Compassion and Success

Interpersonal competence is one of the keys to success that I discuss in Straight Talk for Success.  If you want to become interpersonally competent, you need to do three things.  1) Get to know yourself.  Use this self knowledge to better understand others.  2) Build solid, long term, mutually beneficial relationships with the important people in your life.  3) Resolve conflict in a manner that enhances, not detracts from your relationships.

Recently, I had the opportunity to meet Jim Ryan.  Jim is a motivational speaker and all around good guy.  He sent me a copy of his great book Simple Happiness.  He signed it, “To Bud, My wish for you is a life filled with joy and happiness!  Keep up the good work.  Jim Ryan.”  See what I mean about Jim being a good guy?

I found a lot of common sense wisdom in Chapter 8 of Simple Happiness.  It’s called “What is Compassion?”  I hadn’t thought of it this way until reading Jim’s book, but compassion is an important component of interpersonal competence.  Here’s what Jim has so say…

“Compassion is allowing others to be who they want to be.  Compassion is not expecting or demanding that others be who we want them to be.  Compassion is not judging the actions of others according to our standards and values.  Compassion is cutting others some slack instead of criticizing them.  Compassion is not a feeling of superiority.  It is the realization and acknowledgement of the dignity that each one of us possesses as a human being.  It is a basic understanding that every one of us is doing his or her best figure things out.  We are all on our own path through life.  Compassion is the conscious decision to send out love to all those who cross our path.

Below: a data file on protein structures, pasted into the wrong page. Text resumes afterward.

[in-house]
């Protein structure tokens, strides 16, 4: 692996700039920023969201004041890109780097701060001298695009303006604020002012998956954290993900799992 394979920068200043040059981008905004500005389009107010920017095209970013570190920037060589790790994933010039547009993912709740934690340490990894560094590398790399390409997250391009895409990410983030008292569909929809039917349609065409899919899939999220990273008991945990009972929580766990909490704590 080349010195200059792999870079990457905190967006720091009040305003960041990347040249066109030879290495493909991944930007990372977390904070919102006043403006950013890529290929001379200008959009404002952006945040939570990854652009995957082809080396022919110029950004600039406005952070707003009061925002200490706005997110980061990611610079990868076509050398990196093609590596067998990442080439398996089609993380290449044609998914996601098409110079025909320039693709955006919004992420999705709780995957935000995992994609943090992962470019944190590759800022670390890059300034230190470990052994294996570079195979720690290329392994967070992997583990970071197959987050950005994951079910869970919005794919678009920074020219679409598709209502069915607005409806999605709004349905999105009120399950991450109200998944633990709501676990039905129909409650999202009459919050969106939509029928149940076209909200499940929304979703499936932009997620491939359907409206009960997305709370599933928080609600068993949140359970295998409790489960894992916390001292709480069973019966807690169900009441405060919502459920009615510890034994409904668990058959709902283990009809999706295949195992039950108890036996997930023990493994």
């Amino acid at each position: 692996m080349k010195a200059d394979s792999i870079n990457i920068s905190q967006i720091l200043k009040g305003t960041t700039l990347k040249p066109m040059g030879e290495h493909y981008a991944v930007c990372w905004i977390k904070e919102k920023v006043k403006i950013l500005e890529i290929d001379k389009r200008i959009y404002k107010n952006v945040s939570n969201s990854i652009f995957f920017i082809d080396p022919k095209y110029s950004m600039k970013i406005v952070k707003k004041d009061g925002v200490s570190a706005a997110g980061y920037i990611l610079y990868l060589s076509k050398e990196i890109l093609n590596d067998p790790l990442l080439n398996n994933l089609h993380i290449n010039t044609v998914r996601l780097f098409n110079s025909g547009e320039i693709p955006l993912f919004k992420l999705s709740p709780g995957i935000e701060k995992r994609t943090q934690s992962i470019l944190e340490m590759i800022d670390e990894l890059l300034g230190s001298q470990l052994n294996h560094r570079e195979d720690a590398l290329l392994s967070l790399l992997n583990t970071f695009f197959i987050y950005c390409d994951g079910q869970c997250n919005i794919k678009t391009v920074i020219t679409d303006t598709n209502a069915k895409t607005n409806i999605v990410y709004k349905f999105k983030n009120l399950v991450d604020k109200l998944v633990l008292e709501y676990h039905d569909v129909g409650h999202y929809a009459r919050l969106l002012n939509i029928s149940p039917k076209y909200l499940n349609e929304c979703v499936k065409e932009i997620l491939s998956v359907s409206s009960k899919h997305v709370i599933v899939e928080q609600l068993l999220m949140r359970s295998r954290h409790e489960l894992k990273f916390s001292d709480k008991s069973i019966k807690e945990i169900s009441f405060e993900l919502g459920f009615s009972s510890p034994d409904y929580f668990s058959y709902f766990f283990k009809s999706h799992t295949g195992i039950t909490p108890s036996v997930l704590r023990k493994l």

“What a load off our shoulders!  We don’t have to get upset when people do things differently than the way we would like them to.  It is extremely liberating to allow others to be who they are.  When we are compassionate to others, we bring ‘simple happiness’ to ourselves.”

Very cool, right?  I really like Jim’s choice of words – compassion is a great word.  To me it is much more powerful than words like “sympathy” or “empathy.”  It conveys a sense of positive humility, the idea that I am no better than anyone else and therefore, it is important for me to treat everyone else with dignity and respect.  I also like Jim’s final point.  Compassion for others can help us become more happy in our own lives.

The common sense point here is simple.  Successful people are interpersonally competent.  Interpersonally competent people are compassionate people.  If you’re truly compassionate, you’ll develop a deep understanding of others as human beings.  Compassion can also help you build relationships and resolve conflict positively.  Give others some slack, let them be themselves, don’t judge others by your values, avoid feeling superior, respect the dignity of every person, send love out to everyone you meet, and you’ll become known as an interpersonally competent person.  It’s only common sense.  And common sense is the backbone of Jim Ryan’s book Simple Happiness.

That’s my take on compassion and interpersonal competence.  What’s yours?  Please leave a comment sharing your thoughts with us.  As always, thanks for reading.

Bud

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